|Download the report here|
The reports summarizes the proceedings of a multinational convening organized under Trust Africa’s “Building an Advocacy Movement for Equitable and Sustainable Agriculture in Africa” project held on 24 to 26 November 2014 under the theme “Strengthening smallholder agriculture in Africa: Prospects for mobilization and advocacy”. The convening brought together stakeholders, partners, and researchers, program staff from TrustAfrica and the Bill and Melinda Gates Foundation.
The convening provided a timely platform to reinvigorate discussions on how to sustain the agenda for a more inclusive and sustainable agriculture amongst a broad base of non-state actors with government actors. The convening was also used to launch the discussion on the second phase of TrustAfrica’s advocacy actions and movement building for sustainable agriculture project. The convening took the approach of setting the broader context and understanding the characteristic challenges and gaps of smallholder agriculture.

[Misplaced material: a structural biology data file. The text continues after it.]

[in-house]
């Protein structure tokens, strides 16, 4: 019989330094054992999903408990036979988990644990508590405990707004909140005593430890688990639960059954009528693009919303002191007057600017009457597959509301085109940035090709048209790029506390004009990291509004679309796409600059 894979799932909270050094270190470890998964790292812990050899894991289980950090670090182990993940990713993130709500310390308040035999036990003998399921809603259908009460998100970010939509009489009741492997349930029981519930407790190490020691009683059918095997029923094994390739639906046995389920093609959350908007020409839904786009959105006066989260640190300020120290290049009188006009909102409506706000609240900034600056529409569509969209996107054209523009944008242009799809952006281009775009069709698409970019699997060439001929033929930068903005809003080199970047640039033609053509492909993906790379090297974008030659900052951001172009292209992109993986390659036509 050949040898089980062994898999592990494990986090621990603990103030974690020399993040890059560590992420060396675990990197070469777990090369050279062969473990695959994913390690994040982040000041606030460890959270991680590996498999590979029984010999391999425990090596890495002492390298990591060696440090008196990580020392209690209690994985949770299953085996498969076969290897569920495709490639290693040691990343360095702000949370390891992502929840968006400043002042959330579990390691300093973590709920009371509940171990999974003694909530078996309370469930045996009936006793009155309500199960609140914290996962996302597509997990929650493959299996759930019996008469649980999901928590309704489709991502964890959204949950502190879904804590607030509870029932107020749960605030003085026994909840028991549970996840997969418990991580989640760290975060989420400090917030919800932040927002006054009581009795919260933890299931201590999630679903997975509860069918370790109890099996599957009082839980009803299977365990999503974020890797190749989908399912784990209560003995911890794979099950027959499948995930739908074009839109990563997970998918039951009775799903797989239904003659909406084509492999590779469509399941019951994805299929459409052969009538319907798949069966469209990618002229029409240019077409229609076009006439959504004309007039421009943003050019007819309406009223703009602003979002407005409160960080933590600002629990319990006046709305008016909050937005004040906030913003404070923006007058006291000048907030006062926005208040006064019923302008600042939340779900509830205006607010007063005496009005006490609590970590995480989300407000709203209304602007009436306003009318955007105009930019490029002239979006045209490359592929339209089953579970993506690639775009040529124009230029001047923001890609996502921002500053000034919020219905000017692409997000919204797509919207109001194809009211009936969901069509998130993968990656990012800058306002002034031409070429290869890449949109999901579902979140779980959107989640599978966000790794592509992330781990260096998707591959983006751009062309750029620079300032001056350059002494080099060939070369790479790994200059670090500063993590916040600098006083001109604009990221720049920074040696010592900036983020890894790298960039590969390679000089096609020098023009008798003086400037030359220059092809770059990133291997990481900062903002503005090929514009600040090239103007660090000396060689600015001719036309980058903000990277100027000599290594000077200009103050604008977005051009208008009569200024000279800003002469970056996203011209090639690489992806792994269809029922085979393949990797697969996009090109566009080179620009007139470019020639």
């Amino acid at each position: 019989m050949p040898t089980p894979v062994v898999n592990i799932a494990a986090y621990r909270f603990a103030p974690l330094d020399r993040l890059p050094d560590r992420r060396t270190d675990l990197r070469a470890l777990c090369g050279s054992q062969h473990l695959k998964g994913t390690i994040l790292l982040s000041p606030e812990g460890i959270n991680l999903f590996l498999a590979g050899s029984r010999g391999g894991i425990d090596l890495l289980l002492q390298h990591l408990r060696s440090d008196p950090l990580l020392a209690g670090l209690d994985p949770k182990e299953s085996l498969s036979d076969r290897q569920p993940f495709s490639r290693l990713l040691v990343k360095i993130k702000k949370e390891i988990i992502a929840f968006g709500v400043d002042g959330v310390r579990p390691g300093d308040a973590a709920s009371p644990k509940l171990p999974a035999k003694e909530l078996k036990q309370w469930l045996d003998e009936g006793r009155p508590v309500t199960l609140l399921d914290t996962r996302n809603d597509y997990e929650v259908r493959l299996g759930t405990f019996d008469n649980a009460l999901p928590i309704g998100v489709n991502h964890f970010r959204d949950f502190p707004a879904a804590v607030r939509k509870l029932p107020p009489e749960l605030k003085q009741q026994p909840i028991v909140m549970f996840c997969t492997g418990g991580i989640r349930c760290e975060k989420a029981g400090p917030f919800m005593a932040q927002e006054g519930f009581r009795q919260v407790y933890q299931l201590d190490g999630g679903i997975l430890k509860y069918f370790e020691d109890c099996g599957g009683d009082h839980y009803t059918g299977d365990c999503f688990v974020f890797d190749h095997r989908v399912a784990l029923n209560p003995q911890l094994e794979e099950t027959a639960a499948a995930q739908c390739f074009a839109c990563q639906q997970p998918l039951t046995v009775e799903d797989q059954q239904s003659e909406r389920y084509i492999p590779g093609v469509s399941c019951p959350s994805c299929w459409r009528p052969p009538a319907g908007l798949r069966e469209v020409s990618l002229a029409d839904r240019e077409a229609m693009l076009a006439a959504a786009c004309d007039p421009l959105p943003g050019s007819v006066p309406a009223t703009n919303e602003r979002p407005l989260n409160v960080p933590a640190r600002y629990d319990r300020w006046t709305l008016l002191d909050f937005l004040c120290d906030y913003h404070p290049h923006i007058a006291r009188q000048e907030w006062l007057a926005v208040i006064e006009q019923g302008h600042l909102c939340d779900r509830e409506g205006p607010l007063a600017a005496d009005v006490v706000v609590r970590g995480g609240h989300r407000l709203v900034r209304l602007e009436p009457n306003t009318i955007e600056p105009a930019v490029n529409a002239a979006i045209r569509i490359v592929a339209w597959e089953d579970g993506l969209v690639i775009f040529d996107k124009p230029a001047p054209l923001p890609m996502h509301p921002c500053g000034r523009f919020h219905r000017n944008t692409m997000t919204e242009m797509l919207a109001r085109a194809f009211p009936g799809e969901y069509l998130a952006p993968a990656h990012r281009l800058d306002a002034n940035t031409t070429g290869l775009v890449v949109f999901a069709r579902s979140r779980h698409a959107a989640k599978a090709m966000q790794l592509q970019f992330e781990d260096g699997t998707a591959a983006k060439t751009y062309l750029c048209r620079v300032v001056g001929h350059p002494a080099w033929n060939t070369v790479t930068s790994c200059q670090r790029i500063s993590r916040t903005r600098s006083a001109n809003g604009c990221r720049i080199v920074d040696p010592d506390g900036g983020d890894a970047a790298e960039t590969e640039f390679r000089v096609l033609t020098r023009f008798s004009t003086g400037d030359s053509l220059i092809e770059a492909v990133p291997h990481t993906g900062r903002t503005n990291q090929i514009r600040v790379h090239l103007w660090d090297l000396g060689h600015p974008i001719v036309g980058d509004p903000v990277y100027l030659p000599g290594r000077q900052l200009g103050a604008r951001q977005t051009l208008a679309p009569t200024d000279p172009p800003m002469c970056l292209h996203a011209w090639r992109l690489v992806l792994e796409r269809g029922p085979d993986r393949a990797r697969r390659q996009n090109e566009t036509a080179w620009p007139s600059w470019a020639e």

We are pleased to share On Africa’s Farms, an eBook that compiles articles published in the Mail & Guardian Africa. They are a result of TrustAfrica’s partnership with the Nairobi-based news organization which seeks to enhance coverage of development issues.
“Nearly 240 million Africans are malnourished and although only one-third of those who face hunger are based in Africa, the percentage of people who suffer from hunger here is higher than in any other region of the world,” stated Mr. Charles Abugre Akelyira, Africa Regional Director of the UN Millennium campaign, based in Nairobi. “We must invest in agriculture not just to feed the current generation but to prepare for the two billion more mouths we will need to feed by 2050. In particular, we have to invest in small-scale agriculture, as part of our mixed strategy. Two-thirds of our farm outputs come from small farmers,” he said.
Date: March 14, 2011
Location: The Nation (Lilongwe, Malawi)
Malawi will from Monday host a five-day high level international meeting in the capital, Lilongwe, which is expected to pool together smallholder farmers and civil society leaders from seven countries across Africa.
Ghana News Agency
May 9, 2011
The Peasant Farmers Association of Ghana (PFAG), with support from TrustAfrica, an international donor organisation, has organised a day’s training workshop for leaders of small scale farms on budget process and advocacy.
The workshop, held in Accra over the weekend, was aimed at equipping the farmers with skills, which will enable them to take on their budget process effectively to ensure that their demands and interest were met in the annual national budgets.